Feed the Future
This project is part of the U.S. Government's global hunger and food security initiative.

Agrilinks Releases Food Safety Hazard Factsheets

The factsheets in the sidebar to the right provide a snapshot of several key foodborne disease (FBD) causing agents (chemical and biological) commonly found in developing countries. The factsheets provide a description of the agent, major food sources, impact on human health and how to manage toxicity. These are a useful tool for those looking for a quick summary of some of the leading FBD causing agents.

These factsheets were developed by the USG Food Safety Working Group in conjunction with the Food Safety Network (FSN), a U.S. Government interagency partnership to help build food safety capacity worldwide.

Background

Food safety is an important public health concern globally and particularly in developing countries where food standards, principally within local/informal market systems, are more lax, resources are fewer, potential contaminants are abundant and human and financial capital ability are less. Food is a significant pathogen transmitter, particularly in foods such as meat, milk, fish, eggs and fresh fruits and vegetables. In developing countries these foods are primarily produced by smallholder farmers and sold in local, informal wet markets. These foods, which have the potential to provide significant nutrition, can also be the most dangerous in terms of foodborne disease (FBD) potential[1].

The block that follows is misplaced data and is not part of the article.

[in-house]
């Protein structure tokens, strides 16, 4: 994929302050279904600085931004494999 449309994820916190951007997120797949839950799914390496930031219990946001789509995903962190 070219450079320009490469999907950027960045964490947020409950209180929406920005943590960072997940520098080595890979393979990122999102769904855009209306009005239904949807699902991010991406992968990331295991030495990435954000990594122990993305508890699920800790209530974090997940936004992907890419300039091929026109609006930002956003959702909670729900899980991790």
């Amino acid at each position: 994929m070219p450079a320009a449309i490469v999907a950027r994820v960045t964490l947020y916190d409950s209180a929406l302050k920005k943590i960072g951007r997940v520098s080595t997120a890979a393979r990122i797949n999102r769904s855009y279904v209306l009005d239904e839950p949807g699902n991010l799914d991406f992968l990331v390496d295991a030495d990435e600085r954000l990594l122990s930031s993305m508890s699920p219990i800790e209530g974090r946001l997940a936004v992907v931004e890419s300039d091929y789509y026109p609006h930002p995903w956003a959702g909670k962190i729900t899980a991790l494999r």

In 2015 the World Health Organization (WHO) released the first significant assessment of the world’s global health burden[2] from 31 hazards of foodborne diseases, highlighting their devastating health burden, similar to malaria, HIV/AIDS and tuberculosis[3]. The report highlighted that the most vulnerable (98%) were within developing countries and that children under the age of five accounted for 40 percent of those who suffer from foodborne diseases and one-third of foodborne disease deaths.[4] It further underlined that of the 1.5 billion cases of diarrhea worldwide, close to 70 percent were due to biologically contaminated food[5] and that mycotoxins and foodborne parasites were more prevalent in developing countries than in developed ones[6].

The fragmented structure of the food sector in developing countries compounds food safety risks. The majority of the actors in these food systems are small-scale actors who produce, process, sell and operate informally, which is challenging to monitor. FBDs also play a role beyond health and affect entire economies and societies, including food exports, tourism, livelihoods and overall economic potential.


[1] https://safefoodfairfood.ilri.org/food-safety-in-informal-markets/ (accessed January 15, 2018)

[2] World Health Organization, WHO Estimates of the Global Burden of Food Borne Diseases, 2015.

[3] Grace, D., White Paper, Food safety in developing countries: research gaps and opportunities, ILRI V. 22 March 2017

[4] Ibid

[5] World Health Organization, WHO, Estimates of the Global Burden of Food Borne Diseases, 2015.

[6] Ibid

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